CSA Newsletter Week #19 October 2nd

Farm Notes
October — our final month for the CSA — has arrived. Temperatures are dropping, sunlight graces our farm later each morning, and our fields often greet us with a blanket of fog. Despite the weather, the harvests continue!

We are all looking forward to our annual CSA Potluck this Saturday, October 4th, at 1pm! We hope you’ll plan to come with a friend and bring a dish to share. Forecast for this Saturday’s potluck may be a little chilly, so wear an extra layer! We’ll provide some warm drinks, too.

Next week, we’ll be sending out a survey about your experience with the CSA this year. We would appreciate it if you take 5 minutes to complete the survey when it is emailed out.


Note From an Apprentice
By Dave Brown

My name is Dave Brown. I am supposed to be writing a summary of my experience as an Apprentice on UK’s South Farm this summer. It is a difficult task because serenity and joy are difficult to reduce to writing.

This summer was a watershed period in my life because for the first time since I have been sober (8 years so far), I felt comfortable around other people. I think when a group of people are thrust into a vast row of green beans and told to pick them, something about the repetition and redundance of the act (or art) of picking beans is hypnotic and somehow therapeutic. When the mind numbs after an hour or so, people being to communicate with each other just to confirm they are still part of a society and not each an omnipotent God of Beans. When you think you are sick of hearing someone talk, you just walk away a few feet and get back into the beans. When you then realize that you miss hearing that lovely voice, you wander back into closer beans. The beauty of this Dance of Beans (like Dance of Bees; get it?) is that the body movements to and fro and fore and aft of each apprentice or staff member in the field is also a form of communication, whether they are aware of it or not. So, I was forced to communicate with a greatly varied group of people for a greatly extended period of time, well beyond what my normal comfort levels would have allowed. And I am a better person for it.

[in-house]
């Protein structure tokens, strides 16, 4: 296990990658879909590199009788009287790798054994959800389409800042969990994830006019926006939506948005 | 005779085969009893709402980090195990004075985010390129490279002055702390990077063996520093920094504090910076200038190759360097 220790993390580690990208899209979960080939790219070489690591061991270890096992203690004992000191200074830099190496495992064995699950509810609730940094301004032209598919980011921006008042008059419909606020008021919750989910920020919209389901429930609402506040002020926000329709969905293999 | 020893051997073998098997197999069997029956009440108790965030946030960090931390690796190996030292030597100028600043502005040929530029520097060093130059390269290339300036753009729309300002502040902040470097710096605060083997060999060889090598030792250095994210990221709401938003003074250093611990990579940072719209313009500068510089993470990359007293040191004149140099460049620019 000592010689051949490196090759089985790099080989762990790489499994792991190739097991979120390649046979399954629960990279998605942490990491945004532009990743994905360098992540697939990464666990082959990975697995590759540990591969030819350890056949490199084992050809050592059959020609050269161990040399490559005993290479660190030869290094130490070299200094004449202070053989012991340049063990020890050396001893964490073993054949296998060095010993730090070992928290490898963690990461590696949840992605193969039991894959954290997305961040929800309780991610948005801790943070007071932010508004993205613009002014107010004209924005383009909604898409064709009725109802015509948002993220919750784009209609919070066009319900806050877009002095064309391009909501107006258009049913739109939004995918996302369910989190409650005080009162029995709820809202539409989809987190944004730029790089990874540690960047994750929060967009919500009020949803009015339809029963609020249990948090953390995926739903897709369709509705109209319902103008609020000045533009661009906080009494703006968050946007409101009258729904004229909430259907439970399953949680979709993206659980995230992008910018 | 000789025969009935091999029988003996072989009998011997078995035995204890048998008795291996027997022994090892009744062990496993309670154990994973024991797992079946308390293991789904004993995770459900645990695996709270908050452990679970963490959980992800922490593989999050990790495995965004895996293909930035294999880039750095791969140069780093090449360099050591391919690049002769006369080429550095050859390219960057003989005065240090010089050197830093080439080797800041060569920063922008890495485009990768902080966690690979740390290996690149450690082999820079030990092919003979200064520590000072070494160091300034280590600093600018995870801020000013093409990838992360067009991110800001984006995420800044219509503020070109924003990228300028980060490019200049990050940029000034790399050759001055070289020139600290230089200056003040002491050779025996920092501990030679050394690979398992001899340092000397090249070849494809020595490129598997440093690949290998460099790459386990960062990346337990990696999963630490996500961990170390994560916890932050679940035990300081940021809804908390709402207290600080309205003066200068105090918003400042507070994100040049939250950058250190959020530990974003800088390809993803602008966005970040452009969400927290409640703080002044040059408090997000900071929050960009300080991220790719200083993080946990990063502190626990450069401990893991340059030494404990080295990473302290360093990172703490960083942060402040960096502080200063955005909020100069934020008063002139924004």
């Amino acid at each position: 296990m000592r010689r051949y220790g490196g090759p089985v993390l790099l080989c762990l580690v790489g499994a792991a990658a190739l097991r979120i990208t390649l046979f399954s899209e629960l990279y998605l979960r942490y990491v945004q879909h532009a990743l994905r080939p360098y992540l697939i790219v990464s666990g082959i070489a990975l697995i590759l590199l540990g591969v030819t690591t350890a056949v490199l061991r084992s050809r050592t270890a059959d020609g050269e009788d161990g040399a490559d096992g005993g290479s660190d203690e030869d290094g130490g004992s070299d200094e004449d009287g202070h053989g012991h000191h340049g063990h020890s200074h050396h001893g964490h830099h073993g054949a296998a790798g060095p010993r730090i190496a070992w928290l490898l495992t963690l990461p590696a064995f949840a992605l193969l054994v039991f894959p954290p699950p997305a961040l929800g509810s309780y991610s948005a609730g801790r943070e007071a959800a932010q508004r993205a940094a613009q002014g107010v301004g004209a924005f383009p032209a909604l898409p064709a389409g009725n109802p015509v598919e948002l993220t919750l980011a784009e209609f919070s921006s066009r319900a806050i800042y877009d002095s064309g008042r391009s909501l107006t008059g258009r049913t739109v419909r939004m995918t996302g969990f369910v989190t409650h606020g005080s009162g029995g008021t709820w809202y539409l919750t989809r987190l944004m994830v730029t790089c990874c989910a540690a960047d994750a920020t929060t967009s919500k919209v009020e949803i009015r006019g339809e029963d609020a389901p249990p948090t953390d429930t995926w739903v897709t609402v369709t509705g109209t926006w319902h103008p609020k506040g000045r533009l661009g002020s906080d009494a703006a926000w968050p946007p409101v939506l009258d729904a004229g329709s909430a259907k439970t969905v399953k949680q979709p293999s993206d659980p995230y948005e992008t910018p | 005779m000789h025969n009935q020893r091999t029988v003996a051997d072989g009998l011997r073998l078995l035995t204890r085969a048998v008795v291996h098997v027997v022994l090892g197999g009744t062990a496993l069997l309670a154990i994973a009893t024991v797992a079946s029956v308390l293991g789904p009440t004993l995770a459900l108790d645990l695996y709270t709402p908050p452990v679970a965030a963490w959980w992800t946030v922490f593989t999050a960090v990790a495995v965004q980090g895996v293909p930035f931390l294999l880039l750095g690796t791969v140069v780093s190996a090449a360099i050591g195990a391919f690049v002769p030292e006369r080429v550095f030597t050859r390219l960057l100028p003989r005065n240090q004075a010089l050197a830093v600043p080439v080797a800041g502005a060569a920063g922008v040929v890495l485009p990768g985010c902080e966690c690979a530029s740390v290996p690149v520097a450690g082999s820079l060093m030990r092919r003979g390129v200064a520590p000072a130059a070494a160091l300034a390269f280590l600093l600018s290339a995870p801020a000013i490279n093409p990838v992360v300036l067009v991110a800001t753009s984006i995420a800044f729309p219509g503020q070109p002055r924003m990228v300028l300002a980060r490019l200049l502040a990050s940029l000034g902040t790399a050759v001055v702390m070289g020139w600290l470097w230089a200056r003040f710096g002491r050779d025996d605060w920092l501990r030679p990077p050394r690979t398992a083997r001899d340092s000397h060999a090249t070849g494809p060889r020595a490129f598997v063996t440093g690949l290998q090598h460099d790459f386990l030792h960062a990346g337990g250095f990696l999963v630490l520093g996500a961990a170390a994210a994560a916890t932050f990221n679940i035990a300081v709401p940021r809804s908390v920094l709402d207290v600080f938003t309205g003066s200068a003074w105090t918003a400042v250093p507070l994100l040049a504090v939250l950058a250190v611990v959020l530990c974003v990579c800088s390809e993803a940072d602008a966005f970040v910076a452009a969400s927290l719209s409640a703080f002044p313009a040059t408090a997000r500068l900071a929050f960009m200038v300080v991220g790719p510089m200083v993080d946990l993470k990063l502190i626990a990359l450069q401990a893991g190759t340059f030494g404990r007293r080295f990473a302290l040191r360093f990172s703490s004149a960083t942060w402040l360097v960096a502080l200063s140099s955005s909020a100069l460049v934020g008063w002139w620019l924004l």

We had many characters on the farm this summer, all led by a farm manager who could be compared to Linda Hamilton’s character in Terminator 2, the brash and bold Sara Connor. We have a professor who could be compared to MacGyver; he repaired an entire irrigation system with a rubber band and a spatula. There is another guy who is actually from Indiana. I had never met a person from Indiana before! The amazing thing about him is that he has a hydrophobic beard which repels water exponentially better than Rain-X. There were a couple of motherly figures who educated me to a level they will never know, although only one actually had a motherly figure and that was because she was carrying a child internally while carrying buckets of your kohlrabi externally. They were what grounded us as a unit. Have you ever heard the saying ‘big things come in small packages’? That perfectly describes another girl who I had the pleasure of working with and getting to know.IMG_7011This was Dave helping us dig carrots earlier this summer. He forgot to mention one real fun character on the farm this year: himself!

I hate to do a disservice to the rest of those that I haven’t mentioned specifically, but I did have an obligation to write something here and without the detail I have provided this would have been more of a blurb than a blog. I hope you all know how much of our hearts went into your shares. We were motivated by seeing you pull up every week and pick out your food, by talking with you about the wonders of eating organic, and by the questions from your kids asking about the different varieties of tomatoes, telling us a bit about themselves, and occasionally telling us our hair was pretty (not me, but I know at least one girl got this compliment).

Thank you all for everything I have gained (friends, knowledge) and lost (15 pounds) this summer and fall.


What’s In Your Share

For October 2nd, you’ll receive:

+ Easter Egg Radishes
+ Pumpkins
+ Sweet Potatoes
+ Kennebec Potatoes
+ Bok Choy
+ Napa Cabbage
+ Beets
+ Salad Mix
+ Kale
+ Acorn Squash

The following crops are available for U-Pick:

+ Herbs

Please remember to bring your own pruners or scissors for harvesting U-Pick items!


Veggie Tips

+ The Kale in your share today is a variety called Lacinato, which is also known as Dinosaur Kale, Tuscan Kale, or Black Kale. The texture of this kale will keep some firmness after cooking. Try braising it in broth, saute it, and sprinkle with salt and lemon.